There are multiple benefits to using SSDs for production storage applications. Because SSDs have no moving mechanical components, they use less power, are more resistant to drops or rough handling, operate almost silently, and read quickly with less latency. Additionally, since there are no spinning platters or actuator arms, there is no need to wait for the physical parts to ramp up to operating speed. This feature eliminates a performance hit that hard drives cannot escape. SSDs are also lightweight, which makes them ideal for laptops, small form factor machines and high-capacity storage area networks in a smaller footprint.
Because of these advantages, SSDs are popular for the following applications:
- To host both the database engine and the database itself for quick access.
- As a “hot” tier in a stratified network storage archive, where frequently accessed data can be retrieved and rewritten very quickly.
- In situations where physical shocks are a possibility and HDDs would present an untenable risk to system reliability.
- In gaming, where the user is often moving through new environments.
- In business settings where you need your operating system and applications to load quickly.
How to choose the right SSD for your needs
Over the past few years, there have been several changes to SSDs. One of the most recent updates is the use of the PCIe interface (a low-latency computer expansion bus also known as a peripheral component interconnect express) instead of over other interface technologies, such as serial advanced technology attachment (SATA).
PCIe SSDs interface with a system via its PCIe slot — the same slot that is used for high-speed video cards, memory and chips. PCIe 1.0 launched in 2003, with a transfer rate of 2.5 gigatransfer per second (GT/s) and a total bandwidth of 8 Gbps. GT/s measures the number of bits per second that the bus can move or transfer.
Several years later, PCIe 2.0 was introduced, doubling both the bandwidth and the gigatransfer speed, hitting 16 Gbps and 5 GT/s, respectively. Subsequent generations doubled bandwidth and gigatransfer speeds with each new iteration. PCIe 3.0, for instance, features 32Gbps bandwidth and 8 GT/s.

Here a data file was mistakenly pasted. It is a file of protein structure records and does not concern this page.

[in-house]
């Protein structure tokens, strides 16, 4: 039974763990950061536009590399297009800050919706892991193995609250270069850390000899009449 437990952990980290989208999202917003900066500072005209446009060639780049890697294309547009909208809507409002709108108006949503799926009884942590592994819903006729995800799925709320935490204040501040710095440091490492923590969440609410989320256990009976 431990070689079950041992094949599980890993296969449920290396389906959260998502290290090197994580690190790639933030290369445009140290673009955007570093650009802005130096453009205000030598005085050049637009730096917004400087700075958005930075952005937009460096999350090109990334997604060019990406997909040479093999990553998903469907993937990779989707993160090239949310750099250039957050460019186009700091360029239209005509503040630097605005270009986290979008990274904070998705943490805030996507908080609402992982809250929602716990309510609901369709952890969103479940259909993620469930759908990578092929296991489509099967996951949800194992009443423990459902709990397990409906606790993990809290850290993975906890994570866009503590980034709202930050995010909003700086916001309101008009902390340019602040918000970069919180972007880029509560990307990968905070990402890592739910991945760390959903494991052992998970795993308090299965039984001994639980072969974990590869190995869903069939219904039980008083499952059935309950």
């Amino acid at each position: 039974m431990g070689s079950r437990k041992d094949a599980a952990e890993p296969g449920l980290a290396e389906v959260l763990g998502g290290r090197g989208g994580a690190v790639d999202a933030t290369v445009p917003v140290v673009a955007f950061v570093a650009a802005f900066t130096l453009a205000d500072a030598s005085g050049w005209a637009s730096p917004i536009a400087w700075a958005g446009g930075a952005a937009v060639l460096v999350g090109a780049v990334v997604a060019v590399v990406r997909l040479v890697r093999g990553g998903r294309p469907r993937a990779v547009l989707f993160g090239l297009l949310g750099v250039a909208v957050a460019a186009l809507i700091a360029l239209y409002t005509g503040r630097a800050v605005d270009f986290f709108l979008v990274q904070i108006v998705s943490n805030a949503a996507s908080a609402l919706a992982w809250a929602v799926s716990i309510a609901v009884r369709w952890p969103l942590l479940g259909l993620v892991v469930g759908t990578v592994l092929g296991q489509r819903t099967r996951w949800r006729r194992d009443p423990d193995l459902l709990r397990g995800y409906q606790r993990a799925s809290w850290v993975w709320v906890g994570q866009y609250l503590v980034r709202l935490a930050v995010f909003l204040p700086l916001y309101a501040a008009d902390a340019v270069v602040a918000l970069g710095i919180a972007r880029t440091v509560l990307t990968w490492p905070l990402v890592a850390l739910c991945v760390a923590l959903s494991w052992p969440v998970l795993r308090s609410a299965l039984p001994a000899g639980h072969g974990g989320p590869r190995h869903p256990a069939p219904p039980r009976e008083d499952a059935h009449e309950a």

Most recently, SSDs started using the PCIe 4.0 specification, which features bandwidth of 64 Gbps and a 16 GT/s rate. PCIe is now being paired with the non-volatile memory host controller interface specification (NVMe), a communications protocol for high-speed storage systems that runs on top of PCIe.
This development means that users who are looking for blazing-fast speeds and high reliability can tap SSDs that feature PCIe 4.0 connectivity. Samsung 980 PRO, which is PCIe 4.0 compatible, utilizes these latest advances. The drive delivers read speeds up to 7,000MBps, making it twice as fast as PCIe 3.0 SSDs and 12.7 times faster than some SATA SSDs. PCIe’s take the place of SATA in terms of high bandwidth interface.
However, not everyone has a PCIe-enabled system, and some may have PCIe slots in conjunction with other system add-ons, like memory or graphics cards. In these cases, other SSDs like the Samsung 870 EVO are an ideal option for content creators, IT professionals and everyday users. An 870 EVO uses the standard SATA interface to achieve the maximum SATA interface limit of 560/530 MB/s sequential speeds. Samsung 870 QVO also achieves the maximum SATA interface limit, with offerings in the 1, 2, 4, and 8 TB 2.5-inch SATA form factor configurations.
What does the future hold?
In the short term, capacities will continue to ramp up, while the cost per GB for SSDs will continue to decrease. New form factors that increase the number of parallel data transmission lanes between storage and the host bus will emerge to increase the speed and quality of the NAND storage medium.
The physical layer of cells that holds the blocks and pages will improve, offering better reliability and performance. Form factor will also continue to shrink. In 2021, Samsung announced it had reduced cell volume by up to 35%, making its 176-layer 7th-generation V-NAND SSD offering similar in height to its previous generation.